Shitting my way though life... A story of my food poisoning.


Last Friday, I ate some watermelon from the fridge and ended up getting diarrhoea and vomiting simultaneously that evening. Making matters worse, I has a class to conduct the next day as it was the first batch of students of the Cryptocurrency for Conservative Investors course which means that failure was not an option.

The last time I suffered such a nasty bout of stomach flu was when I was a trainee at law firm and it was the pivotal event that made me decide to quit legal practice because I felt aggrieved at the way some individuals treated me after missing one day of a critical hearing even though I got back to work before I fully recovered. Of course, as a trainee, SMU's reputation was in my hands, not to mention that if I acted dishonourably it would tar future mid-career types, so I sucked it all in and basically did everything I could until my last day, then I ran and never turned back.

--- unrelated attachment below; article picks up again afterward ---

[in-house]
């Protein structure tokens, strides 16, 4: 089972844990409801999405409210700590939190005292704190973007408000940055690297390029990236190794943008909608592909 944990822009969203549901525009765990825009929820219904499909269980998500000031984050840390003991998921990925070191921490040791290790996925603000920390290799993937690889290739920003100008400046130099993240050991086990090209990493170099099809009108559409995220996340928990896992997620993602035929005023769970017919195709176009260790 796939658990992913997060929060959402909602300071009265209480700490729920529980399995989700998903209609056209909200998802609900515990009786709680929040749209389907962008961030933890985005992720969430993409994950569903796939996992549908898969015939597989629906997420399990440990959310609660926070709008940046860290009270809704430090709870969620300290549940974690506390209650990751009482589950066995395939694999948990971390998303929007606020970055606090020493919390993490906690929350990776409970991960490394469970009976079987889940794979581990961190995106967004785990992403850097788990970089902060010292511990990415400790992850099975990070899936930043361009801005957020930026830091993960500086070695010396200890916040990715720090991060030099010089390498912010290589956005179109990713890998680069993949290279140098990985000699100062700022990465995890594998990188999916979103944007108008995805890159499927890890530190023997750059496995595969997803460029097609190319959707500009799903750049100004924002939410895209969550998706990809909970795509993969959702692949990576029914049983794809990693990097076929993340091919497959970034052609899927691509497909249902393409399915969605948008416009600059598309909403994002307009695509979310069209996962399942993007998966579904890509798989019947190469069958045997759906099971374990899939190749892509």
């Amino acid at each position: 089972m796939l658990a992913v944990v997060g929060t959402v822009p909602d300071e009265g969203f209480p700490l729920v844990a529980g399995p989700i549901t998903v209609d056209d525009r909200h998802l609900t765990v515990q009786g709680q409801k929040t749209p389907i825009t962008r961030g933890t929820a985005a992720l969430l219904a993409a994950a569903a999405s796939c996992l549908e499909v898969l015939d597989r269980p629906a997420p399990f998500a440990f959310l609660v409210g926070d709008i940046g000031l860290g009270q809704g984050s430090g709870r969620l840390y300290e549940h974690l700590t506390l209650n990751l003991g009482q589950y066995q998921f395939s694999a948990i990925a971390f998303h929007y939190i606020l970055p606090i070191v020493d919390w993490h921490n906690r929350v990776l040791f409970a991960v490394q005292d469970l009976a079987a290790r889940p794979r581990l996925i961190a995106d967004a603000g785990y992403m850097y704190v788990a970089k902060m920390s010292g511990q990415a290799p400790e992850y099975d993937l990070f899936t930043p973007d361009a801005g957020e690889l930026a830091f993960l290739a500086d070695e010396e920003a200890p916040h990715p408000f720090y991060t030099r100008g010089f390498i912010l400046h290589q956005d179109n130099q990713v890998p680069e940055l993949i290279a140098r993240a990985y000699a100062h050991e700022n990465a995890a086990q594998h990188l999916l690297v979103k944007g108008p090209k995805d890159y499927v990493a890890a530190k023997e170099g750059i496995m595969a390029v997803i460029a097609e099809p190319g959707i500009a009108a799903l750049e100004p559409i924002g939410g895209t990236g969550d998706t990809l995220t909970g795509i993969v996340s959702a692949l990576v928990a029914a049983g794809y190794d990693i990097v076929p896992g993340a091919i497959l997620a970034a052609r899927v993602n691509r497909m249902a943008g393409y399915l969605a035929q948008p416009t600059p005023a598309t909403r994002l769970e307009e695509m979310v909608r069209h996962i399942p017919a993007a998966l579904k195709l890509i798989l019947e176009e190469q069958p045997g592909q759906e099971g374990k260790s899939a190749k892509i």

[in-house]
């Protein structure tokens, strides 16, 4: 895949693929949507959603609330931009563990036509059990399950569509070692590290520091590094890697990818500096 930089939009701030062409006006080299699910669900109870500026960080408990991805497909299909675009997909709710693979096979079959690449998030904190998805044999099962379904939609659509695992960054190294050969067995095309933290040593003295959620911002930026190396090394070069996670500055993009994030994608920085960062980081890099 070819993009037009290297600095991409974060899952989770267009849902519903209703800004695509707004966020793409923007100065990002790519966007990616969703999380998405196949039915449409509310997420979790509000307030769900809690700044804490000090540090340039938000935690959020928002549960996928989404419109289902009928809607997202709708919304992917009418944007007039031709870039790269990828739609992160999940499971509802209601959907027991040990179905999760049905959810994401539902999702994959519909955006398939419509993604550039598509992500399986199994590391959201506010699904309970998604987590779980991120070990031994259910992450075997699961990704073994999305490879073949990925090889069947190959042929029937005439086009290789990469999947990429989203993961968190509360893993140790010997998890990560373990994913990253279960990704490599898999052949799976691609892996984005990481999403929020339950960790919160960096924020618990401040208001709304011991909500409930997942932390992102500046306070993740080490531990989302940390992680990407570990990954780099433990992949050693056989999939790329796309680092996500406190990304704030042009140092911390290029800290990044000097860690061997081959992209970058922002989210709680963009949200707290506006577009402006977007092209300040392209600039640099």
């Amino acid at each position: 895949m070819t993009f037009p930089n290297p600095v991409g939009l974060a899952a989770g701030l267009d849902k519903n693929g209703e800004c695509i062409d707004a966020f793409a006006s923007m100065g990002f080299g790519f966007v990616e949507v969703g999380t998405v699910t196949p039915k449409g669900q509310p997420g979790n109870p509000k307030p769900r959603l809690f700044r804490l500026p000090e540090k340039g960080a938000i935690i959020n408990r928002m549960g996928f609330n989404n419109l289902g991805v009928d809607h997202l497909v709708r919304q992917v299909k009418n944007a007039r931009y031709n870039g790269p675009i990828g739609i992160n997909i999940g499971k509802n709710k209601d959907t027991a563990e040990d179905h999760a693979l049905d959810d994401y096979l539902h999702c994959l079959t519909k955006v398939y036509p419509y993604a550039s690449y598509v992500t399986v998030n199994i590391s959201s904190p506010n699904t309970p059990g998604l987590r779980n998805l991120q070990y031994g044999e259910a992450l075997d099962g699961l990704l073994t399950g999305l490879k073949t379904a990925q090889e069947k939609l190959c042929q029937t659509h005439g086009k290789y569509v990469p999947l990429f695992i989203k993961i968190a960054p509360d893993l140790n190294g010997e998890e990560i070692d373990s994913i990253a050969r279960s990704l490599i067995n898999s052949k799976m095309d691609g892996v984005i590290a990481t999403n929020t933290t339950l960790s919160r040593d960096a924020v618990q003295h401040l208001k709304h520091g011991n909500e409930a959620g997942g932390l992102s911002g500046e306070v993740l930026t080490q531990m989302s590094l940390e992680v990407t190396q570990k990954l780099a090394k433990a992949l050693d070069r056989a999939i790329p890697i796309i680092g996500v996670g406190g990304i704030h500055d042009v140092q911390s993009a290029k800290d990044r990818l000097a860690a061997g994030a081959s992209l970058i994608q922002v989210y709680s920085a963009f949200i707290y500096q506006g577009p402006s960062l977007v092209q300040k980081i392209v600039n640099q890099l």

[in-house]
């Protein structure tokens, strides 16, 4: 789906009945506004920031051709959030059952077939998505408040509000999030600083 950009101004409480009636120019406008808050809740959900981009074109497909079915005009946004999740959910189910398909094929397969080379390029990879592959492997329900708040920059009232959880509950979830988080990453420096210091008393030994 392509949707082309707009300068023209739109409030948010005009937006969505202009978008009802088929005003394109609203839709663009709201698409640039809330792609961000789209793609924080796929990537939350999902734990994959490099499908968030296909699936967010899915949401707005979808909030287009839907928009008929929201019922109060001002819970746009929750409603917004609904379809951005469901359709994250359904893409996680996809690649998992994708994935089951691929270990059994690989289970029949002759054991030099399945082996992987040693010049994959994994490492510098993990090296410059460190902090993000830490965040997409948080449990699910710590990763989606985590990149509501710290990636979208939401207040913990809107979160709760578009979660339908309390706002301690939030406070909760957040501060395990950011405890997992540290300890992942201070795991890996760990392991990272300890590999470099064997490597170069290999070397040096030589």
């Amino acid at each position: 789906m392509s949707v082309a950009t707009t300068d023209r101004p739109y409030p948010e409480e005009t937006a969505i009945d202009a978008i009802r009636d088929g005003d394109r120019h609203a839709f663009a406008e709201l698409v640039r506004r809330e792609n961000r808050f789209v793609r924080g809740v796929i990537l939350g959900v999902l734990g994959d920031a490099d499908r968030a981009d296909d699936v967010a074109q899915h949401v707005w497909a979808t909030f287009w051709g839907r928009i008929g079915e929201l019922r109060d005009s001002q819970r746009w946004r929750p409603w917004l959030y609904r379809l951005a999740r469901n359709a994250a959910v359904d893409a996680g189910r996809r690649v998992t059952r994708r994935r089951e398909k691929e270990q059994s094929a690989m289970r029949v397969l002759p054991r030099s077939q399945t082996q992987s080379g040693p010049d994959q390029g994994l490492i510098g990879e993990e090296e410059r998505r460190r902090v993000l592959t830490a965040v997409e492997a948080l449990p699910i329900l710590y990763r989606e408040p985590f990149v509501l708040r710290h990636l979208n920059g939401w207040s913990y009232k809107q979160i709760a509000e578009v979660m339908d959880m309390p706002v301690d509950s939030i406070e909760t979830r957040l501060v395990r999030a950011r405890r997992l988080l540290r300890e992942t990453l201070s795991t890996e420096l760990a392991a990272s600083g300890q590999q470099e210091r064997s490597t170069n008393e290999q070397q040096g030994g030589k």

Today, hundreds of associates leave the legal practice. Many are even getting into the Cryptospace. 

So stomach flu is no joke. It can end careers. But if you think about it, there's a lot more at stake as a trainer due to the amount of money involved and the sheer amount of work my partners have done to make running the programme possible. 

So I practically shat my way through the course, running to the toilet to do a number 2 during the plenty of breaks I built into the schedule. ( Tea breaks in course is 5 mins ! )

I'm just lucky that it was not a face to face session. 

So on Saturday, I completed the first run of the course.